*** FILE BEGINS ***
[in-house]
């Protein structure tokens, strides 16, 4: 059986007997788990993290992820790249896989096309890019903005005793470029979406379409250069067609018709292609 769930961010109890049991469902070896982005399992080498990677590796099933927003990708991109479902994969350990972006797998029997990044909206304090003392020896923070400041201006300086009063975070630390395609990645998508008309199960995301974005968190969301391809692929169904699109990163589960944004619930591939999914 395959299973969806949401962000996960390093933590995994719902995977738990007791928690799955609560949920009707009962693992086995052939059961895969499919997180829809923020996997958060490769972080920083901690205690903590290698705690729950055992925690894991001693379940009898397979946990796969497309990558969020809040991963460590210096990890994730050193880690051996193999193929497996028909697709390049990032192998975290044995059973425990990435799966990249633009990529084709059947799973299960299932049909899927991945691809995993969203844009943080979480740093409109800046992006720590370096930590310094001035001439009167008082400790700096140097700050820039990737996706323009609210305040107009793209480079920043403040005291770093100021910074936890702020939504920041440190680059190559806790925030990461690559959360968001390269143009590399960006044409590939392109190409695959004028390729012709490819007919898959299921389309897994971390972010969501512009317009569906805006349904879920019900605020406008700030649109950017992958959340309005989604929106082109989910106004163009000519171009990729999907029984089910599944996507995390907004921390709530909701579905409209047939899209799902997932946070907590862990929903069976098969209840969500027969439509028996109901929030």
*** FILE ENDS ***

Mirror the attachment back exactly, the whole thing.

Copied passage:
[in-house]
């Protein structure tokens, strides 16, 4: 059986007997788990993290992820790249896989096309890019903005005793470029979406379409250069067609018709292609 769930961010109890049991469902070896982005399992080498990677590796099933927003990708991109479902994969350990972006797998029997990044909206304090003392020896923070400041201006300086009063975070630390395609990645998508008309199960995301974005968190969301391809692929169904699109990163589960944004619930591939999914 395959299973969806949401962000996960390093933590995994719902995977738990007791928690799955609560949920009707009962693992086995052939059961895969499919997180829809923020996997958060490769972080920083901690205690903590290698705690729950055992925690894991001693379940009898397979946990796969497309990558969020809040991963460590210096990890994730050193880690051996193999193929497996028909697709390049990032192998975290044995059973425990990435799966990249633009990529084709059947799973299960299932049909899927991945691809995993969203844009943080979480740093409109800046992006720590370096930590310094001035001439009167008082400790700096140097700050820039990737996706323009609210305040107009793209480079920043403040005291770093100021910074936890702020939504920041440190680059190559806790925030990461690559959360968001390269143009590399960006044409590939392109190409695959004028390729012709490819007919898959299921389309897994971390972010969501512009317009569906805006349904879920019900605020406008700030649109950017992958959340309005989604929106082109989910106004163009000519171009990729999907029984089910599944996507995390907004921390709530909701579905409209047939899209799902997932946070907590862990929903069976098969209840969500027969439509028996109901929030």